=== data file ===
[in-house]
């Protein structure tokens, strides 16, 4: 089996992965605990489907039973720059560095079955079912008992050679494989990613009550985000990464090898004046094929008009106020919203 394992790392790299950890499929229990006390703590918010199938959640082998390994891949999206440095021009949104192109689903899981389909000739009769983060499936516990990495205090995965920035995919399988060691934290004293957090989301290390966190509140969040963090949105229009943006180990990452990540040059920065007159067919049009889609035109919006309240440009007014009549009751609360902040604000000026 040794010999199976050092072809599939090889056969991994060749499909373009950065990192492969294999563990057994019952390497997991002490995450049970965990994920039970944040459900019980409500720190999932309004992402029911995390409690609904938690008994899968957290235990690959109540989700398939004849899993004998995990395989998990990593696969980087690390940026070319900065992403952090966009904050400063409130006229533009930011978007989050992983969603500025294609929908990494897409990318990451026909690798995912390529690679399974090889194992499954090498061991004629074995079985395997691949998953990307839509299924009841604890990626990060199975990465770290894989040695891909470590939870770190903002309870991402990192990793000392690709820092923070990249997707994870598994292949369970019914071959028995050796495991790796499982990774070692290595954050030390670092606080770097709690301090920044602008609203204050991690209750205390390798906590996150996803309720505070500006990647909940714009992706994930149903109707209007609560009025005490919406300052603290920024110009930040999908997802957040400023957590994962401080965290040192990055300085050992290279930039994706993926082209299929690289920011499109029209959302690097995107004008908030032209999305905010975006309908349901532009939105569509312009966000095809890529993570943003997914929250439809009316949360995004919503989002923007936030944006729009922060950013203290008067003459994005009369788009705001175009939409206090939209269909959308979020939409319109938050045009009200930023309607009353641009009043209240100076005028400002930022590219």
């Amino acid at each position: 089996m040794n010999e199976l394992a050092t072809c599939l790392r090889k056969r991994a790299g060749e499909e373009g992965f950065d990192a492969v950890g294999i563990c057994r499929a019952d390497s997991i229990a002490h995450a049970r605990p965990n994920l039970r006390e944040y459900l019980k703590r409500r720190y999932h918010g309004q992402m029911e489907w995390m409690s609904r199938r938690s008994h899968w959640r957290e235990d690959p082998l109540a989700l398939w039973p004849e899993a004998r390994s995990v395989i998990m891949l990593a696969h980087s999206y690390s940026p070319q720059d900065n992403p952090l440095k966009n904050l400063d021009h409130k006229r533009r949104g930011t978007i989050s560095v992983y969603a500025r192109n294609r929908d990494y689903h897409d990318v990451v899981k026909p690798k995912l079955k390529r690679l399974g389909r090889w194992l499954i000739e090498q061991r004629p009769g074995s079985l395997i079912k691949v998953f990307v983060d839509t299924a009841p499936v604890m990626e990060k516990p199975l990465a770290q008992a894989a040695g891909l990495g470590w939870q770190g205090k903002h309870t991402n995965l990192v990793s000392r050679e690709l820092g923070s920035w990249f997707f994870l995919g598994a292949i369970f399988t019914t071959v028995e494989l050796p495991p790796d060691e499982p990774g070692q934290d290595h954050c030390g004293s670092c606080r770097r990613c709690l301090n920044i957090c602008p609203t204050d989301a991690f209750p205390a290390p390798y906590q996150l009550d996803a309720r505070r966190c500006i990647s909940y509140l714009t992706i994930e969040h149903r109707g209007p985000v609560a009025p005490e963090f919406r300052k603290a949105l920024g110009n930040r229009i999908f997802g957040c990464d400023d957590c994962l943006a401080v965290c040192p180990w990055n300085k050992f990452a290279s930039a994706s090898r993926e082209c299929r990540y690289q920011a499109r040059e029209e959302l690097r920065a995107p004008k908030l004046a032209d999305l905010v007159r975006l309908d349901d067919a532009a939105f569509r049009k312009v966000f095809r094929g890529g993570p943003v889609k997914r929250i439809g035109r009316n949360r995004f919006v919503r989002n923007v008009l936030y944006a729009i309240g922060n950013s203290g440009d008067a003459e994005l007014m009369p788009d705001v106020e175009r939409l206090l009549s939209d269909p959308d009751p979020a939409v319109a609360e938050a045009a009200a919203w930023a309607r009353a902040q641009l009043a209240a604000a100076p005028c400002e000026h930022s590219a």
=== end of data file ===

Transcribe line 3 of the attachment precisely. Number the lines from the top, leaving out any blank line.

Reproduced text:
């Amino acid at each position: 089996m040794n010999e199976l394992a050092t072809c599939l790392r090889k056969r991994a790299g060749e499909e373009g992965f950065d990192a492969v950890g294999i563990c057994r499929a019952d390497s997991i229990a002490h995450a049970r605990p965990n994920l039970r006390e944040y459900l019980k703590r409500r720190y999932h918010g309004q992402m029911e489907w995390m409690s609904r199938r938690s008994h899968w959640r957290e235990d690959p082998l109540a989700l398939w039973p004849e899993a004998r390994s995990v395989i998990m891949l990593a696969h980087s999206y690390s940026p070319q720059d900065n992403p952090l440095k966009n904050l400063d021009h409130k006229r533009r949104g930011t978007i989050s560095v992983y969603a500025r192109n294609r929908d990494y689903h897409d990318v990451v899981k026909p690798k995912l079955k390529r690679l399974g389909r090889w194992l499954i000739e090498q061991r004629p009769g074995s079985l395997i079912k691949v998953f990307v983060d839509t299924a009841p499936v604890m990626e990060k516990p199975l990465a770290q008992a894989a040695g891909l990495g470590w939870q770190g205090k903002h309870t991402n995965l990192v990793s000392r050679e690709l820092g923070s920035w990249f997707f994870l995919g598994a292949i369970f399988t019914t071959v028995e494989l050796p495991p790796d060691e499982p990774g070692q934290d290595h954050c030390g004293s670092c606080r770097r990613c709690l301090n920044i957090c602008p609203t204050d989301a991690f209750p205390a290390p390798y906590q996150l009550d996803a309720r505070r966190c500006i990647s909940y509140l714009t992706i994930e969040h149903r109707g209007p985000v609560a009025p005490e963090f919406r300052k603290a949105l920024g110009n930040r229009i999908f997802g957040c990464d400023d957590c994962l943006a401080v965290c040192p180990w990055n300085k050992f990452a290279s930039a994706s090898r993926e082209c299929r990540y690289q920011a499109r040059e029209e959302l690097r920065a995107p004008k908030l004046a032209d999305l905010v007159r975006l309908d349901d067919a532009a939105f569509r049009k312009v966000f095809r094929g890529g993570p943003v889609k997914r929250i439809g035109r009316n949360r995004f919006v919503r989002n923007v008009l936030y944006a729009i309240g922060n950013s203290g440009d008067a003459e994005l007014m009369p788009d705001v106020e175009r939409l206090l009549s939209d269909p959308d009751p979020a939409v319109a609360e938050a045009a009200a919203w930023a309607r009353a902040q641009l009043a209240a604000a100076p005028c400002e000026h930022s590219a």